With cornerback Jimmy Smith out, Ravens defense knows it must replace the irreplaceable

When Ravens outside linebacker Terrell Suggs was asked Wednesday what he knew about Buffalo Bills quarterback Nathan Peterman, he stated the obvious: that Peterman was the Week 1 starter, and that was enough to know the Bills trusted him.

Suggs knew more than he let on, of course. You don’t get to 125½ career sacks by skimming every opposing quarterback’s Wikipedia page before kickoff. But in his matter-of-fact response, there was at least a tacit acknowledgement that the Ravens can know only so much about a second-year quarterback with 49 career passes.


There is reason to worry in Buffalo, just as there is in Baltimore — for the first couple of games, anyway. The Ravens’ defensive excellence has been as much a constant in the NFL as the Bills’ mediocrity under center, and their preseason did little to suggest first-year coordinator Don “Wink” Martindale’s unit would be worse than last year’s 12th-ranked group.

But the team is missing defensive tackle Willie Henry and, more urgently, top cornerback Jimmy Smith. Henry, who started three games last season, had surgery on an umbilical hernia late in the preseason and likely will miss at least the first two games. Smith is suspended the first four games for violating the league’s personal conduct policy.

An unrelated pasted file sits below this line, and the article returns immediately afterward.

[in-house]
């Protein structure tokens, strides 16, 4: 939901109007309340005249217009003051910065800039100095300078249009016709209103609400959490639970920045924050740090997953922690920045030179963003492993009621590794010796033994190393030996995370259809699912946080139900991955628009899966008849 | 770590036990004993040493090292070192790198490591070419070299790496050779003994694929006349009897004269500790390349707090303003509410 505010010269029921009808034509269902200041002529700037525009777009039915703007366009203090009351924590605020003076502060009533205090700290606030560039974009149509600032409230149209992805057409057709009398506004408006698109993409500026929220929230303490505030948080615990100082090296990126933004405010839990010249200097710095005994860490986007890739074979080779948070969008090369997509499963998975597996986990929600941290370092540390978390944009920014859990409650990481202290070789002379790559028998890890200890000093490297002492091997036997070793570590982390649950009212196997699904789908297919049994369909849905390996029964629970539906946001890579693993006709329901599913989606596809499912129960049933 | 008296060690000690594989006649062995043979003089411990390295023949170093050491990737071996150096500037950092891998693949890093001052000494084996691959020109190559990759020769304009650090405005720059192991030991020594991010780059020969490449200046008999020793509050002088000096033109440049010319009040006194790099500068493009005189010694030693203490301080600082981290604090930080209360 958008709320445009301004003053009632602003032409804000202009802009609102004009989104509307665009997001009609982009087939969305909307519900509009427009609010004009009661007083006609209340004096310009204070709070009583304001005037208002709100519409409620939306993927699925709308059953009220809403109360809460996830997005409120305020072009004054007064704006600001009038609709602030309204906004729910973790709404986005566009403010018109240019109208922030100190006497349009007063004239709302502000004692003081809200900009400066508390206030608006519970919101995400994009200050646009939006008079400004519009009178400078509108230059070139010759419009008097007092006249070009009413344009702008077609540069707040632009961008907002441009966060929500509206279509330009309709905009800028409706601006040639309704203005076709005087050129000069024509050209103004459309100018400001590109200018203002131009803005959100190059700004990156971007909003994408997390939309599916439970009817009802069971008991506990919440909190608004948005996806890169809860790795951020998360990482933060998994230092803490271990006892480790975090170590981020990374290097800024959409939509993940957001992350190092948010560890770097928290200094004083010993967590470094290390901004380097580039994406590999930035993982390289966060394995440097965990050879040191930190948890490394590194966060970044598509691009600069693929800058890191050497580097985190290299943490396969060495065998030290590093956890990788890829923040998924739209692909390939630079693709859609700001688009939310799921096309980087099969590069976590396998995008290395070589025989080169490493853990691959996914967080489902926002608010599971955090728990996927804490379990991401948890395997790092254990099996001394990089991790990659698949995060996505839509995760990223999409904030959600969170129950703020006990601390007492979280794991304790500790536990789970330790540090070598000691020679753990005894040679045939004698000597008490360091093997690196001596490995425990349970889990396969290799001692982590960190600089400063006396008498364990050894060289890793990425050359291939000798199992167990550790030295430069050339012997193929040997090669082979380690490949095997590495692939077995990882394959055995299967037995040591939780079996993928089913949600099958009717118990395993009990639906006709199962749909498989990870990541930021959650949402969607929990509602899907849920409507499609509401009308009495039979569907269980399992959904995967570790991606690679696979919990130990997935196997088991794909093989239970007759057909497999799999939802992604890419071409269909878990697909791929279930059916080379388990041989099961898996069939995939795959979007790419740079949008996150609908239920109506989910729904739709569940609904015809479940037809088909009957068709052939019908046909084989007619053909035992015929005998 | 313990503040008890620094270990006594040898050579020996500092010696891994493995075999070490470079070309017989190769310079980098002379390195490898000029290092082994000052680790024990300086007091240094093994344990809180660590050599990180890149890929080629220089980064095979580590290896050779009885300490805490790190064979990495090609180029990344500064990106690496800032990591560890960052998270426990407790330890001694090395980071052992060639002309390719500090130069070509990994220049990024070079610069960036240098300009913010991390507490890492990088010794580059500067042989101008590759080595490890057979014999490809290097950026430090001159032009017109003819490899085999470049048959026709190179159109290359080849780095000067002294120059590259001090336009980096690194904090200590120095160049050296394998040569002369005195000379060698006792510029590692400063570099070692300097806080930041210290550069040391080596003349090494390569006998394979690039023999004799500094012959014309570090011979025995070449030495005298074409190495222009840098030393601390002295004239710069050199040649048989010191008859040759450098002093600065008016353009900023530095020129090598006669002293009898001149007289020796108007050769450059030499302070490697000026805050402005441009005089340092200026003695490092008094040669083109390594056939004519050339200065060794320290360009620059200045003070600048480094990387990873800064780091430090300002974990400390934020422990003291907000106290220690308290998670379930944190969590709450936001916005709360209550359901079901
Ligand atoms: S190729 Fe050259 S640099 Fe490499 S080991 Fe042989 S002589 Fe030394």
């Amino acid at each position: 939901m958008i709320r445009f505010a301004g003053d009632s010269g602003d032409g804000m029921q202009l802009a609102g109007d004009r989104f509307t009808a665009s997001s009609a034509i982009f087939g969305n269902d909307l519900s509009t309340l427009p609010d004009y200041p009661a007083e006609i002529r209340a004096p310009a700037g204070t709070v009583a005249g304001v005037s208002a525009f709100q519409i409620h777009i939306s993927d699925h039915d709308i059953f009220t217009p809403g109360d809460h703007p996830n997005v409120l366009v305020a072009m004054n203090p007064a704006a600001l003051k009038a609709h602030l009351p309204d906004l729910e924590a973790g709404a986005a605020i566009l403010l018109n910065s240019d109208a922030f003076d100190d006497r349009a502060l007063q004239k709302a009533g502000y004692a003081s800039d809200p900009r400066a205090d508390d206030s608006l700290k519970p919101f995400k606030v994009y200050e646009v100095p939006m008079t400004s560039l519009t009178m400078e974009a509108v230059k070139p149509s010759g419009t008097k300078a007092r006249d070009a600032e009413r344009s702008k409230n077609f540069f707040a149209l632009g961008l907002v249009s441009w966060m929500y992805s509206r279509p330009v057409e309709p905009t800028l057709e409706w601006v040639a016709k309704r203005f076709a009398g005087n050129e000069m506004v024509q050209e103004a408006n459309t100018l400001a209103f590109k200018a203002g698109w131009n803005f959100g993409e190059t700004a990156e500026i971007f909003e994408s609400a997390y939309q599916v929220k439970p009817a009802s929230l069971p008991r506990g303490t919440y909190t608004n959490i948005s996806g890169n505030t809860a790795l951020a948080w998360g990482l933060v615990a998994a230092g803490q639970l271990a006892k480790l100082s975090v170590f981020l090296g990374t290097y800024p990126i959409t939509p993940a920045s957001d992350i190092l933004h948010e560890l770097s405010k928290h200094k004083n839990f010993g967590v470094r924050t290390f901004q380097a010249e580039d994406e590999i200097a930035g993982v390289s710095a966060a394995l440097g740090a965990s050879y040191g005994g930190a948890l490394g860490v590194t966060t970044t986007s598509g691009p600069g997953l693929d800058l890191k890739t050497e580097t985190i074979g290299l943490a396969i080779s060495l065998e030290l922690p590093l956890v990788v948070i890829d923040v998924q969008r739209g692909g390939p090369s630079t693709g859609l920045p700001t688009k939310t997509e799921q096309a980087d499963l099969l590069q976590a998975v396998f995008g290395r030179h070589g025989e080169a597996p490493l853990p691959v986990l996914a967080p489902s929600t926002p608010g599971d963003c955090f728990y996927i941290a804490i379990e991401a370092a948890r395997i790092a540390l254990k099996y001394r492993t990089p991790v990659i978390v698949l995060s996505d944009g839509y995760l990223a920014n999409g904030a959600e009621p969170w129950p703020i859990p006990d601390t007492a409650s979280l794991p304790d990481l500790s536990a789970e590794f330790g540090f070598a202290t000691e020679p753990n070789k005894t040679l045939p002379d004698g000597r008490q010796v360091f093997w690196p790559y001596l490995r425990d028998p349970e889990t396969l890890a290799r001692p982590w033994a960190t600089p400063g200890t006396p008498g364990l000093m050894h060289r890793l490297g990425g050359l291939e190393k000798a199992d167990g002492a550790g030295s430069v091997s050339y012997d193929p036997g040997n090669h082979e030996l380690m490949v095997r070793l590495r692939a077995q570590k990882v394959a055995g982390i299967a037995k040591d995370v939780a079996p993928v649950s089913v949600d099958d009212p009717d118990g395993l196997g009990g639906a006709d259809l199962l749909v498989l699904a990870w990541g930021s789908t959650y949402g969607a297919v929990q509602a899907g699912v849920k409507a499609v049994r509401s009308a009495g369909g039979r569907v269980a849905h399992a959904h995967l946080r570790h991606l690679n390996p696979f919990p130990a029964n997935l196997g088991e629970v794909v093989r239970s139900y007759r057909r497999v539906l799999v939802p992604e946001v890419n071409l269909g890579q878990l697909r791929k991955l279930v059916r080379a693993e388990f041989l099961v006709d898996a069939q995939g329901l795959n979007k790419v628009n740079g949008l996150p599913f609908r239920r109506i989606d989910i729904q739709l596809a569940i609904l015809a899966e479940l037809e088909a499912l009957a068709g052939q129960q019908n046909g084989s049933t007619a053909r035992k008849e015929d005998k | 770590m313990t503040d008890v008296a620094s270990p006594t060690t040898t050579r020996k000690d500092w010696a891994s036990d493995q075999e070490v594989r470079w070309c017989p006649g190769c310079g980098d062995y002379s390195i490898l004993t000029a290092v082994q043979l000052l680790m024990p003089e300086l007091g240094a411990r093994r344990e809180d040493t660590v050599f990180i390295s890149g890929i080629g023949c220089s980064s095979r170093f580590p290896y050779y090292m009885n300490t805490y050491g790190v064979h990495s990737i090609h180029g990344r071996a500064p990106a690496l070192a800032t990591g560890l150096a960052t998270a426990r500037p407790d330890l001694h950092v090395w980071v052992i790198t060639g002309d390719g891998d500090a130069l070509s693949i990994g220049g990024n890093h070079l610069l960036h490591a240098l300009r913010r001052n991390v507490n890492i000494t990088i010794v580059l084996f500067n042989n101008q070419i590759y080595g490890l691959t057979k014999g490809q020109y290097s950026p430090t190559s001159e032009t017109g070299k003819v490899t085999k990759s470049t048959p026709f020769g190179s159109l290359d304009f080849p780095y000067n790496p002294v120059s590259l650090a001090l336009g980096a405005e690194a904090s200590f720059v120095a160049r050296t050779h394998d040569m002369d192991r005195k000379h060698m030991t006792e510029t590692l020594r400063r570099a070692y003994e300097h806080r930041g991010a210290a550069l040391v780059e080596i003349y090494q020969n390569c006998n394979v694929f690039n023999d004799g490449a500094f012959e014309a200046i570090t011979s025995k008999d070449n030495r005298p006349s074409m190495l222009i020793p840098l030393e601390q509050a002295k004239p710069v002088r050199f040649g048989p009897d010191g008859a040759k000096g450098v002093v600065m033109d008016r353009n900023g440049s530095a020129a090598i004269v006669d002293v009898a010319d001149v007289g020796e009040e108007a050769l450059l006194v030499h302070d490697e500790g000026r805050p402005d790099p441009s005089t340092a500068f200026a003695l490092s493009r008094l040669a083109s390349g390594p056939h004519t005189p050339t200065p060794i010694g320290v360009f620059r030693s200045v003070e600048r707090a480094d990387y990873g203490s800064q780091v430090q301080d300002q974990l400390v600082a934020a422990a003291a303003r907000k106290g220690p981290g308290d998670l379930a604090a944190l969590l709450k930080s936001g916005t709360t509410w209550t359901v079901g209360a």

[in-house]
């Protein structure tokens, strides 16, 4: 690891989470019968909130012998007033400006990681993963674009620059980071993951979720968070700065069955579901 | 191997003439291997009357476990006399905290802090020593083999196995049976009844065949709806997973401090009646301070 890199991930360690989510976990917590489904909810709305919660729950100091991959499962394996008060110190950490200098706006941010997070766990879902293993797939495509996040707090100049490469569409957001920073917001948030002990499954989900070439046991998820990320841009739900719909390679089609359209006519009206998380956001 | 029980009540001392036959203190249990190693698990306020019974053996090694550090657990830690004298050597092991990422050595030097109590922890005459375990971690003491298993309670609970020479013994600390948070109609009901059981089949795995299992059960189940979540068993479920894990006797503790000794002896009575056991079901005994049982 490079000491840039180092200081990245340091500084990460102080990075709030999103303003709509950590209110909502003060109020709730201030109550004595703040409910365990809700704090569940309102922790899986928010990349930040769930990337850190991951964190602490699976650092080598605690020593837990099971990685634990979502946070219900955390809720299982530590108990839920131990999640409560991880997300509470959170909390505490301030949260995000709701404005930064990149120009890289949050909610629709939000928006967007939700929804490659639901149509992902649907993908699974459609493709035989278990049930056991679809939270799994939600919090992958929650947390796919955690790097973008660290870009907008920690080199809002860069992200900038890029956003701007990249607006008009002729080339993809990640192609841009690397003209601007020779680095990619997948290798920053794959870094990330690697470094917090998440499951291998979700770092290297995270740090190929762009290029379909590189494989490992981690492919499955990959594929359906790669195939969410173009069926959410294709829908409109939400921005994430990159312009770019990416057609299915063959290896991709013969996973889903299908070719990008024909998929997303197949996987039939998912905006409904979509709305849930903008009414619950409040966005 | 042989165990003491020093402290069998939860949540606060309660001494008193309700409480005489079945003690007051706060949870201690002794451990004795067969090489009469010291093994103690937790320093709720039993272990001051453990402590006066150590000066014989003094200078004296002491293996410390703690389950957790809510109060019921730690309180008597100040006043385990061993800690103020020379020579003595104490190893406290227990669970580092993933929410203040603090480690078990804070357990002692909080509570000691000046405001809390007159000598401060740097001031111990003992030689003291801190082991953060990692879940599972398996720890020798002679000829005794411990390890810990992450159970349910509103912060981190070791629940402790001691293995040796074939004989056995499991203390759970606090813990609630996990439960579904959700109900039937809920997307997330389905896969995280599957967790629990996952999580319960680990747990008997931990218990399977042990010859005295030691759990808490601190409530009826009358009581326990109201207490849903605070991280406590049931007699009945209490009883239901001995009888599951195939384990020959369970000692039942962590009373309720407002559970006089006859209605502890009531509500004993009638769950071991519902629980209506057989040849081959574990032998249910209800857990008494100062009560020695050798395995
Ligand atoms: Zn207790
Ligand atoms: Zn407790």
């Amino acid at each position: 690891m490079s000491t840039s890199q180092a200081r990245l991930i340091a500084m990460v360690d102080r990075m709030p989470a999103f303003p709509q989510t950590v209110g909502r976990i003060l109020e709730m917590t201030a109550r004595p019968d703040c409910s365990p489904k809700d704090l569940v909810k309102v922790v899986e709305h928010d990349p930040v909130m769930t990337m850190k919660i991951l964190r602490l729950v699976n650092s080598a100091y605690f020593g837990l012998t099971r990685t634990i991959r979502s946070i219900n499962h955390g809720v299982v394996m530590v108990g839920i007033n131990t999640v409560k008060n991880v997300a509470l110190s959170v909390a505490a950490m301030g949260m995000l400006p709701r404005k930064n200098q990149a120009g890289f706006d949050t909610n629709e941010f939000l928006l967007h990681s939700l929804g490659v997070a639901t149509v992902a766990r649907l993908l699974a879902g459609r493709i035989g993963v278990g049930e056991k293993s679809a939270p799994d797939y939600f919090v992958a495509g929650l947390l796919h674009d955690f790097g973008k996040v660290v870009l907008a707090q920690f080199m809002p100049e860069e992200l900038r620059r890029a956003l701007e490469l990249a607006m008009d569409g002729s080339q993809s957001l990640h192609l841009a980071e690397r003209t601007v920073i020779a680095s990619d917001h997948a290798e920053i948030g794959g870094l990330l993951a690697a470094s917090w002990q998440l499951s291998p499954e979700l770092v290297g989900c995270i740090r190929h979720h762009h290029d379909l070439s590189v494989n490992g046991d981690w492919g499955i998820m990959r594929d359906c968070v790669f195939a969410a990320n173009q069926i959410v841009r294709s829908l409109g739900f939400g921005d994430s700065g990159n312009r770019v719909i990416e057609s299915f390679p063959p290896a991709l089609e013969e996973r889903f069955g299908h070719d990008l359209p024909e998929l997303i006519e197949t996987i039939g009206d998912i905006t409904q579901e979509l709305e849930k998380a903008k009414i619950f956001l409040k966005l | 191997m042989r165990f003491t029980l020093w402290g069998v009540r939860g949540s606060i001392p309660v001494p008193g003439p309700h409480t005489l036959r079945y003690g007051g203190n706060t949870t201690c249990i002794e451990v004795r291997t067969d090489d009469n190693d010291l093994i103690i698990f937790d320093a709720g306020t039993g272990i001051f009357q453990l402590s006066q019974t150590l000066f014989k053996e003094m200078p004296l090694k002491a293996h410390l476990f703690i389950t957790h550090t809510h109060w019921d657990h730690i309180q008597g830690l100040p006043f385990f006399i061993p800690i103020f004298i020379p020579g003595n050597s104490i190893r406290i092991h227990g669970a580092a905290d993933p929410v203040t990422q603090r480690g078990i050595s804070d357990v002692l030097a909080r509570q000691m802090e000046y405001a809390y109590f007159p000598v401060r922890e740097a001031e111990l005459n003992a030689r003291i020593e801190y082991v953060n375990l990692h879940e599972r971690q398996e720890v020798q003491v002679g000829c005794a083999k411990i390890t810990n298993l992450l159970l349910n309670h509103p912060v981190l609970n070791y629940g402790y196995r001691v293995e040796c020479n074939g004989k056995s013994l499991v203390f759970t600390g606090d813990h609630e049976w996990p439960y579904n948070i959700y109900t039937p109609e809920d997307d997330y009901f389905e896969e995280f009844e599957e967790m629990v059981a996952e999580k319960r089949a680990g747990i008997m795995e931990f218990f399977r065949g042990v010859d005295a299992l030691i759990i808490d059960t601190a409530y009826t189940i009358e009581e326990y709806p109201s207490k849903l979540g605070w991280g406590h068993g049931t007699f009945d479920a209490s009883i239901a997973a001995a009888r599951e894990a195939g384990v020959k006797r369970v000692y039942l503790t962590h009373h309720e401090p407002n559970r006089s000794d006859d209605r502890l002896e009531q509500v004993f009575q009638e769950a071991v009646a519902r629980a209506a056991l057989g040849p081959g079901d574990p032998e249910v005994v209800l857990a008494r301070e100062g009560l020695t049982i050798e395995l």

There is only so much the Ravens can know about how they will hold up without them, and what last year’s Smith-less secondary did was not flattering. The pass defense suffered greatly, most notably in the final minutes of a Week 17 game against the Cincinnati Bengals the team needed to win.

There is at least some comfort in knowing they have been there before, and they’re more prepared for what’s ahead this time.

“Yes, it does” help, Martindale said Thursday. “And we’ve talked about depth since I’ve been in this position and what we have. Obviously, we’re going to have to dip into that depth a little bit faster than what we wanted, but I think that we’re ready to roll with that.”